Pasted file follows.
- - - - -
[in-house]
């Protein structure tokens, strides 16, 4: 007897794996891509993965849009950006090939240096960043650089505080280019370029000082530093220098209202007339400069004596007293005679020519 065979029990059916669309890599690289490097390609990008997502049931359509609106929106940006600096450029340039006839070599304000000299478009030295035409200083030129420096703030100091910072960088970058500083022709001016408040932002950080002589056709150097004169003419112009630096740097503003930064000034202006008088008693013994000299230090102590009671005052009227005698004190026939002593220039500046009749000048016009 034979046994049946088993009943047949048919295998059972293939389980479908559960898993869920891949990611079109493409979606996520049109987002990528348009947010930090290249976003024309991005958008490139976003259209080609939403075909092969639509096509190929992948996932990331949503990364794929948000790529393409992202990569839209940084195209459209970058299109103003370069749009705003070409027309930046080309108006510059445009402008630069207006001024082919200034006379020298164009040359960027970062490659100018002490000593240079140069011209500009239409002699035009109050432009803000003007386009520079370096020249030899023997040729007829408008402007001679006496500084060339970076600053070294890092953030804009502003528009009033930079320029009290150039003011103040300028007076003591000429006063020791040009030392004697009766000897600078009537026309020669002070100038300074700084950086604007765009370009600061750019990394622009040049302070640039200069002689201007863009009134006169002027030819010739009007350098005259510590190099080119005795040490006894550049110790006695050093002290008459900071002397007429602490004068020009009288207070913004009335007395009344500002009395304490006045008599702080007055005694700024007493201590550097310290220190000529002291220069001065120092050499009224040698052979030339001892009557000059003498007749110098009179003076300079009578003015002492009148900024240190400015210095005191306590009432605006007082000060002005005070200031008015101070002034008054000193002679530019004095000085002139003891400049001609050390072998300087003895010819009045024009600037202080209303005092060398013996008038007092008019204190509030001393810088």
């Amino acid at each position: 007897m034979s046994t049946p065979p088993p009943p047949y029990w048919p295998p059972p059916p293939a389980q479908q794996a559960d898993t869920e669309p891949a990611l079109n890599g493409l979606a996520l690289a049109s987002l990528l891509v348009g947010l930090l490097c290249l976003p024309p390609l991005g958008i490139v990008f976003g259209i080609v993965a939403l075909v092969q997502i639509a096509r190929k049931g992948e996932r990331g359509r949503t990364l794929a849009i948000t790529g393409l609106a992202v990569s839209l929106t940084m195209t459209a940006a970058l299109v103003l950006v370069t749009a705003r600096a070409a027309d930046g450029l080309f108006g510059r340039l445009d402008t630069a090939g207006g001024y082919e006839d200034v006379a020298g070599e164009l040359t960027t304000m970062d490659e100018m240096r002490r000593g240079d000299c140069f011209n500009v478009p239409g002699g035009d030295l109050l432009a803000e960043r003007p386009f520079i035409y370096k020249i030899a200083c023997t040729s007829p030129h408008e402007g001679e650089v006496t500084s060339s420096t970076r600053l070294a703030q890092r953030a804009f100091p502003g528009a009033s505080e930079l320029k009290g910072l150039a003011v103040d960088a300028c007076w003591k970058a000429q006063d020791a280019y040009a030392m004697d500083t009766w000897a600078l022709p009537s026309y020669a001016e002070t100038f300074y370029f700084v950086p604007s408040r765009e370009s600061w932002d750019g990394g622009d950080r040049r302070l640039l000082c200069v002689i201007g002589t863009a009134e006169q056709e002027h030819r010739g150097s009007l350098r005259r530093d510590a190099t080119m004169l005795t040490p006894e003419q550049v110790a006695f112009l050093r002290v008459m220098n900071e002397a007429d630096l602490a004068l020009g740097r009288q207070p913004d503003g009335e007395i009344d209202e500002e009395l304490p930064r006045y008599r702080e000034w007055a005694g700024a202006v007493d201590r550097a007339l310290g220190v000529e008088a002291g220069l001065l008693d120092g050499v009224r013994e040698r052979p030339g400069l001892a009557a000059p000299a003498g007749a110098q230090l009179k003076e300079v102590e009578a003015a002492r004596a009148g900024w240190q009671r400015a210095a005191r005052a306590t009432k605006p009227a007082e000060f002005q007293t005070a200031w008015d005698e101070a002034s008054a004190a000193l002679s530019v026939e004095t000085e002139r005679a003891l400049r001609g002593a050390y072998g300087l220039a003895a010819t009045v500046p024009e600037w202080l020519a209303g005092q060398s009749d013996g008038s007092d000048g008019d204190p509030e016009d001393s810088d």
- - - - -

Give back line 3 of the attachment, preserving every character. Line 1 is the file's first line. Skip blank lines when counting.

């Amino acid at each position: 007897m034979s046994t049946p065979p088993p009943p047949y029990w048919p295998p059972p059916p293939a389980q479908q794996a559960d898993t869920e669309p891949a990611l079109n890599g493409l979606a996520l690289a049109s987002l990528l891509v348009g947010l930090l490097c290249l976003p024309p390609l991005g958008i490139v990008f976003g259209i080609v993965a939403l075909v092969q997502i639509a096509r190929k049931g992948e996932r990331g359509r949503t990364l794929a849009i948000t790529g393409l609106a992202v990569s839209l929106t940084m195209t459209a940006a970058l299109v103003l950006v370069t749009a705003r600096a070409a027309d930046g450029l080309f108006g510059r340039l445009d402008t630069a090939g207006g001024y082919e006839d200034v006379a020298g070599e164009l040359t960027t304000m970062d490659e100018m240096r002490r000593g240079d000299c140069f011209n500009v478009p239409g002699g035009d030295l109050l432009a803000e960043r003007p386009f520079i035409y370096k020249i030899a200083c023997t040729s007829p030129h408008e402007g001679e650089v006496t500084s060339s420096t970076r600053l070294a703030q890092r953030a804009f100091p502003g528009a009033s505080e930079l320029k009290g910072l150039a003011v103040d960088a300028c007076w003591k970058a000429q006063d020791a280019y040009a030392m004697d500083t009766w000897a600078l022709p009537s026309y020669a001016e002070t100038f300074y370029f700084v950086p604007s408040r765009e370009s600061w932002d750019g990394g622009d950080r040049r302070l640039l000082c200069v002689i201007g002589t863009a009134e006169q056709e002027h030819r010739g150097s009007l350098r005259r530093d510590a190099t080119m004169l005795t040490p006894e003419q550049v110790a006695f112009l050093r002290v008459m220098n900071e002397a007429d630096l602490a004068l020009g740097r009288q207070p913004d503003g009335e007395i009344d209202e500002e009395l304490p930064r006045y008599r702080e000034w007055a005694g700024a202006v007493d201590r550097a007339l310290g220190v000529e008088a002291g220069l001065l008693d120092g050499v009224r013994e040698r052979p030339g400069l001892a009557a000059p000299a003498g007749a110098q230090l009179k003076e300079v102590e009578a003015a002492r004596a009148g900024w240190q009671r400015a210095a005191r005052a306590t009432k605006p009227a007082e000060f002005q007293t005070a200031w008015d005698e101070a002034s008054a004190a000193l002679s530019v026939e004095t000085e002139r005679a003891l400049r001609g002593a050390y072998g300087l220039a003895a010819t009045v500046p024009e600037w202080l020519a209303g005092q060398s009749d013996g008038s007092d000048g008019d204190p509030e016009d001393s810088d």